Category: Intelligence

10 Myths About Learning Disabilities (and Why They’re False)

It’s not your fault. You’ve taken the advice of well-meaning experts, Googled a few topics, and heard that tutoring helped your neighbor’s daughter after she missed two weeks of school due to appendicitis. And you’re not alone. The myths you’ve believed about learning disabilities have been around for years (with no ill intent!) because we didn’t know better! But now, thanks to advances in science, cognitive remediation programs, and genetic research, we understand more than we ever have about the intricacies of the brain and learning. Here are 10 of the more common myths surrounding learning disabilities and why we now know they’re false.

https://media.learningrx.com/ten-myths-about-learning-disabilities-and-why-theyre-false-2/

June 6 is National Higher Education Day

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Two parts to smart: Is your teen college-ready?

Here’s some unsettling information: Just because your teen can remember math formulas or the timeline of World War II doesn’t mean they’re ready for college. In fact, brain experts will tell you that there are actually two parts to smart – knowledge and IQ – and you need both of them to get into the top colleges and universities. So, what’s the difference? Find out here, along with what you can do to help them prepare for college.

Two parts to smart: Is your teen college-ready?

Bully Thyself: When your kid thinks they’re stupid

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After a disappointing report card, it’s not always about anger for most parents; it’s about frustration and heartbreak. They see their child is trying, but struggling, and don’t know how to fix it. Worse still is when your child bullies himself, saying he’s “stupid” or worrying that she’ll fall behind her peers. But there’s not much you can do, right? Actually, we’ve got some ideas.

https://www.learningrxblog.com/2015/05/21/what-to-do-when-your-kid-says-heartbreaking-words-like-these/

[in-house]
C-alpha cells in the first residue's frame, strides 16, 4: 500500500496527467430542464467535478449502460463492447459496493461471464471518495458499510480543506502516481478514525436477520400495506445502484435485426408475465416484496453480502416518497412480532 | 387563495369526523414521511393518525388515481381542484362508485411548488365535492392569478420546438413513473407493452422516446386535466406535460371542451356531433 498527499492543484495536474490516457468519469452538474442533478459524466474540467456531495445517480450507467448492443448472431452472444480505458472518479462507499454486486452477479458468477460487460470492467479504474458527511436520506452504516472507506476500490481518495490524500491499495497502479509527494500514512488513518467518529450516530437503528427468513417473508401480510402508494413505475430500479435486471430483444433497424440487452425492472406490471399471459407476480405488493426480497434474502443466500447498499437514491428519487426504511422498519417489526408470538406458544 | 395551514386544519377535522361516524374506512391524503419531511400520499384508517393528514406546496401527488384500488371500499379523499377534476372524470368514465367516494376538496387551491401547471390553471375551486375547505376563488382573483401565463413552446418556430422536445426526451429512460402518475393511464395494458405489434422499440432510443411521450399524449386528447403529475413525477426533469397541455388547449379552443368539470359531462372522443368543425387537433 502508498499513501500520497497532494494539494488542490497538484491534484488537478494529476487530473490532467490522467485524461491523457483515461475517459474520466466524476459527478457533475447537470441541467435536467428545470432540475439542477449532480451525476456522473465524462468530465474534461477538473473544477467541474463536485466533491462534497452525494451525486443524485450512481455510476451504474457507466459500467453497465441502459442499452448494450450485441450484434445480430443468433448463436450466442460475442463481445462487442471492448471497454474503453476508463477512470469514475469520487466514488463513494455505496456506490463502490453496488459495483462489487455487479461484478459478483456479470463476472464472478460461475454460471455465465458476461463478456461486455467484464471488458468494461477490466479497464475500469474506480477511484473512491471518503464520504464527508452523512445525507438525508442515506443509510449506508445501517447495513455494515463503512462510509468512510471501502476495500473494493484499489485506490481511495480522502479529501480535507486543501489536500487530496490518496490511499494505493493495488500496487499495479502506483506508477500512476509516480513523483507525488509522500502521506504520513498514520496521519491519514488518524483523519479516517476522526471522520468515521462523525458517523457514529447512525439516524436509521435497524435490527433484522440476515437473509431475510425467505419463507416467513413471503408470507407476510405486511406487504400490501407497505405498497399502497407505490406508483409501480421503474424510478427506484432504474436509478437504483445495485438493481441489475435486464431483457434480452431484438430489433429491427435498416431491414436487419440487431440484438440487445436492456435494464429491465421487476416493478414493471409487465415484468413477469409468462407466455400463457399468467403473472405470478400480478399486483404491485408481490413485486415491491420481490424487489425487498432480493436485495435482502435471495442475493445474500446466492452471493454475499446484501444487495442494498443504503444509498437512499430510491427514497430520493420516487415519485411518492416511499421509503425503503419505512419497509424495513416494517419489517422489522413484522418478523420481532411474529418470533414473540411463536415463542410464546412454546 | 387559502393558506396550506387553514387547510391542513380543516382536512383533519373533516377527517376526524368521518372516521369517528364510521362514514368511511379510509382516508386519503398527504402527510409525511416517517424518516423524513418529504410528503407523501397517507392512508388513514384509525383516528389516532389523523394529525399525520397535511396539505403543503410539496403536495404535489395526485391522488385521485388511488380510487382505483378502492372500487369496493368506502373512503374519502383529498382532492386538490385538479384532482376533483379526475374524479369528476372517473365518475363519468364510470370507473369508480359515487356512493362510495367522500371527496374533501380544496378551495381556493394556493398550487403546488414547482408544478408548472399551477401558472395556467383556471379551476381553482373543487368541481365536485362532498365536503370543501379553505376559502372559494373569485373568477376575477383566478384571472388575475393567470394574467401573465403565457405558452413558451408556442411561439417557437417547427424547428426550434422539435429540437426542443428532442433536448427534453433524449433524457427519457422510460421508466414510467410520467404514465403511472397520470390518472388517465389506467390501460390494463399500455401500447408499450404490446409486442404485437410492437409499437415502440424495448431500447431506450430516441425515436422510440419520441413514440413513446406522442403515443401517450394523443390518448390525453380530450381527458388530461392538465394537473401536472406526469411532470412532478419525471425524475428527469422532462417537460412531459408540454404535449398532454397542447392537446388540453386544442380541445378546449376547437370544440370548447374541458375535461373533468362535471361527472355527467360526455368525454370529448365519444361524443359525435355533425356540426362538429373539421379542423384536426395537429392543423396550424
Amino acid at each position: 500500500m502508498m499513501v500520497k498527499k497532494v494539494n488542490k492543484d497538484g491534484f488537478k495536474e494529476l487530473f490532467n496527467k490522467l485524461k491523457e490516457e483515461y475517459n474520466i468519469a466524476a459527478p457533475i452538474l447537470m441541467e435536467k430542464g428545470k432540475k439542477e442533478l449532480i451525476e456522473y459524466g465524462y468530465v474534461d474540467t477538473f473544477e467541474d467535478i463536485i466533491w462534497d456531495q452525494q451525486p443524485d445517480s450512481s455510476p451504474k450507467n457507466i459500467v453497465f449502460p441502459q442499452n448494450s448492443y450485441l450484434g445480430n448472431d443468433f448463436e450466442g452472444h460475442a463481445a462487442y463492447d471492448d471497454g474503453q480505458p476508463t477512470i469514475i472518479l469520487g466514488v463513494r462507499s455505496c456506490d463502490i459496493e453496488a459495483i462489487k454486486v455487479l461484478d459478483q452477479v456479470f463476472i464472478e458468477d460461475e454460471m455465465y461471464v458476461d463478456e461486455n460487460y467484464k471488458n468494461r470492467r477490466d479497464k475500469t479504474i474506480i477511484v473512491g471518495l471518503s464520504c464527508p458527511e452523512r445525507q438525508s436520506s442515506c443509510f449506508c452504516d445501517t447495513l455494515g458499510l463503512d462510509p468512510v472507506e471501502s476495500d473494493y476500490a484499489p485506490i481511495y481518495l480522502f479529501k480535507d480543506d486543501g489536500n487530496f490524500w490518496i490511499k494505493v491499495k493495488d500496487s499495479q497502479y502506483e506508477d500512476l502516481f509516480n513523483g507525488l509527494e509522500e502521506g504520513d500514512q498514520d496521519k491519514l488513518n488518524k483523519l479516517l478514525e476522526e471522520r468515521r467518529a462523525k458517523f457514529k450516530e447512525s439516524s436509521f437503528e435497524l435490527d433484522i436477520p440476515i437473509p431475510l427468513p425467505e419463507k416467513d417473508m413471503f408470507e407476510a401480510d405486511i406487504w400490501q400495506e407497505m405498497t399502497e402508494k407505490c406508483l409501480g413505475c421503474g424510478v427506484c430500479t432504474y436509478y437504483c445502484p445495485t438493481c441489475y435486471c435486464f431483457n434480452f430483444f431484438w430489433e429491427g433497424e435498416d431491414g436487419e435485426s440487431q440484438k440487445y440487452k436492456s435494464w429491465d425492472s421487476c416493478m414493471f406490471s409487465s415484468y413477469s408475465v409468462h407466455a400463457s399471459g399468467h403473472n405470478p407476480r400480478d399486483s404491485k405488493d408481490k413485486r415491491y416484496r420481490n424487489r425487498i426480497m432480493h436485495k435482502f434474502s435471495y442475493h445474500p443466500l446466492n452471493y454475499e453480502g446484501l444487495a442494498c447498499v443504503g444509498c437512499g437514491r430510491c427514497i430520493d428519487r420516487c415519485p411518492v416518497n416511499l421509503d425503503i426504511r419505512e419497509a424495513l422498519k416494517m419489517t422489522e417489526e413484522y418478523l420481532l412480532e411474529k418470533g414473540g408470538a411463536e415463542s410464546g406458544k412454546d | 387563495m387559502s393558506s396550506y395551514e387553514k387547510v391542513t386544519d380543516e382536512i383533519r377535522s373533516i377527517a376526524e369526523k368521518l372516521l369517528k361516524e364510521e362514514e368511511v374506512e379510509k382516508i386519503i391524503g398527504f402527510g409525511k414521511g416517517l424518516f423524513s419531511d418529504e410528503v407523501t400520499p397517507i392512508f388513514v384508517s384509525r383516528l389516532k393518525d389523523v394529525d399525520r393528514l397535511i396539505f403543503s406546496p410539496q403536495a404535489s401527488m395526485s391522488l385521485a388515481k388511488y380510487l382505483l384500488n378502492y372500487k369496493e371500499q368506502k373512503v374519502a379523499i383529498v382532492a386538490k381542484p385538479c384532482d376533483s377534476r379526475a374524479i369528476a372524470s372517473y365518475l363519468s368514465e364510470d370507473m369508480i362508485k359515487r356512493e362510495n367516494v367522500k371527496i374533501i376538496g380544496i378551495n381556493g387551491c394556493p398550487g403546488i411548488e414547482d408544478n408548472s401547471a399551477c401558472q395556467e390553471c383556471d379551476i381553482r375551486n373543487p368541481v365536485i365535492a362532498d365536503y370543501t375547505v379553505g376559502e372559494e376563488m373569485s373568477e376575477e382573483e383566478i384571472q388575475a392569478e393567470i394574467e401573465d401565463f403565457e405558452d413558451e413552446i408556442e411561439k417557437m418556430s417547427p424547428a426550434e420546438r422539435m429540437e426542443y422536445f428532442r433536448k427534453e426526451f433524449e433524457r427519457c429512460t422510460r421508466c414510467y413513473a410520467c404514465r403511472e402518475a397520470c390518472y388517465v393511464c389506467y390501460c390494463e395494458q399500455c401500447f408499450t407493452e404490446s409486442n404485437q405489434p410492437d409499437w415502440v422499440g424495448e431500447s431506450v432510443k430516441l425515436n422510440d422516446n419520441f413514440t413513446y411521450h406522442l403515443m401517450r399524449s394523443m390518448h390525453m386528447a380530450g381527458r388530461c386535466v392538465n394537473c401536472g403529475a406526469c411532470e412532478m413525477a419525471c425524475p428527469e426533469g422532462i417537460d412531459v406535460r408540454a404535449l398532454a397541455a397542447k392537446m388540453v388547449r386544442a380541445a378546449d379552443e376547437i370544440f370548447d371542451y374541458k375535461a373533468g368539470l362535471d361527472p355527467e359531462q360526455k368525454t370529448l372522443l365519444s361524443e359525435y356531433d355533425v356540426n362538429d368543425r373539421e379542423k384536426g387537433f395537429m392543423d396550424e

7 Myths About the Brain that Might Surprise You

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  1. MYTH: You’re either left-brained or right-brained.
    This long-standing myth has been debunked. There is no evidence that people preferentially use one side of their brain more.2. MYTH: Cognitive decline is not impacted by choices or circumstances.
    We now understand that there are lots of things you can do that appear to fight cognitive decline: exercise, social interaction, good nutrition, brain stimulation and one-on-one brain training.

    3. MYTH: IQ cannot be changed.
    We now know the brain is “plastic,” that is, capable of changing at any age. And since IQ is simply a measurement of cognitive skills, stronger abilities translate into higher IQ.

    4. MYTH: Brain size determines intelligence.
    On average, the male brain is about 10 percent larger than the female brain, but it has nothing to do with intelligence.

    5. MYTH: Alcohol kills brain cells.
    It’s not that brain cells are being killed off by excessive alcohol consumption, it’s that the dendrites (which help cells communicate) are being damaged.

    6. MYTH: Some people are just destined to be bad at math.
    Struggles with math, called “dyscalculia,” are often caused by weak cognitive skills, which can be trained. Brain training works on the skills needed to learn, process and recall math-related information—such as visual processing, working memory and logic & reasoning.

    7. MYTH: Dyslexia is about reading letters backwards.
    Dyslexia simply means “trouble with words” and even smart kids can be dyslexic. In people with dyslexia, the weakest cognitive skills are often phonemic awareness and auditory processing, although other areas may suffer as well. Personal brain training can target and train these weak skills.